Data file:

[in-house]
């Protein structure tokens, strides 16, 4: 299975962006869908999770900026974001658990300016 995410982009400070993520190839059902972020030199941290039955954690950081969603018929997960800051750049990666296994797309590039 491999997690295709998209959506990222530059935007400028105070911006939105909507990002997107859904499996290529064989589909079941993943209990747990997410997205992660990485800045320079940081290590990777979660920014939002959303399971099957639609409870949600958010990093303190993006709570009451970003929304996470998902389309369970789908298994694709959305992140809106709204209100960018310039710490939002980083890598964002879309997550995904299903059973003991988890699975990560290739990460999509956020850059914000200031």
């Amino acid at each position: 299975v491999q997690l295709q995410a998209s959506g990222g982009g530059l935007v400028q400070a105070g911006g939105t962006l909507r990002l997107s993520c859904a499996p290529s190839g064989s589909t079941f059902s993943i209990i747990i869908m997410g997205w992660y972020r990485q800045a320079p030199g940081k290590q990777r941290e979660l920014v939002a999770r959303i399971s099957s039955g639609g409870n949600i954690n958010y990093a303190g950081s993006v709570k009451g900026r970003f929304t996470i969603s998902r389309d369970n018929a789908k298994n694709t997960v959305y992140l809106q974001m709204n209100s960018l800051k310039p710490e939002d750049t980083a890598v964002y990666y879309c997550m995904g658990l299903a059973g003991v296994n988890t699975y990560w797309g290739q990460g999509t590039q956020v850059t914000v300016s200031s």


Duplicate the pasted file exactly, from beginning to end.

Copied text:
[in-house]
């Protein structure tokens, strides 16, 4: 299975962006869908999770900026974001658990300016 995410982009400070993520190839059902972020030199941290039955954690950081969603018929997960800051750049990666296994797309590039 491999997690295709998209959506990222530059935007400028105070911006939105909507990002997107859904499996290529064989589909079941993943209990747990997410997205992660990485800045320079940081290590990777979660920014939002959303399971099957639609409870949600958010990093303190993006709570009451970003929304996470998902389309369970789908298994694709959305992140809106709204209100960018310039710490939002980083890598964002879309997550995904299903059973003991988890699975990560290739990460999509956020850059914000200031």
């Amino acid at each position: 299975v491999q997690l295709q995410a998209s959506g990222g982009g530059l935007v400028q400070a105070g911006g939105t962006l909507r990002l997107s993520c859904a499996p290529s190839g064989s589909t079941f059902s993943i209990i747990i869908m997410g997205w992660y972020r990485q800045a320079p030199g940081k290590q990777r941290e979660l920014v939002a999770r959303i399971s099957s039955g639609g409870n949600i954690n958010y990093a303190g950081s993006v709570k009451g900026r970003f929304t996470i969603s998902r389309d369970n018929a789908k298994n694709t997960v959305y992140l809106q974001m709204n209100s960018l800051k310039p710490e939002d750049t980083a890598v964002y990666y879309c997550m995904g658990l299903a059973g003991v296994n988890t699975y990560w797309g290739q990460g999509t590039q956020v850059t914000v300016s200031s």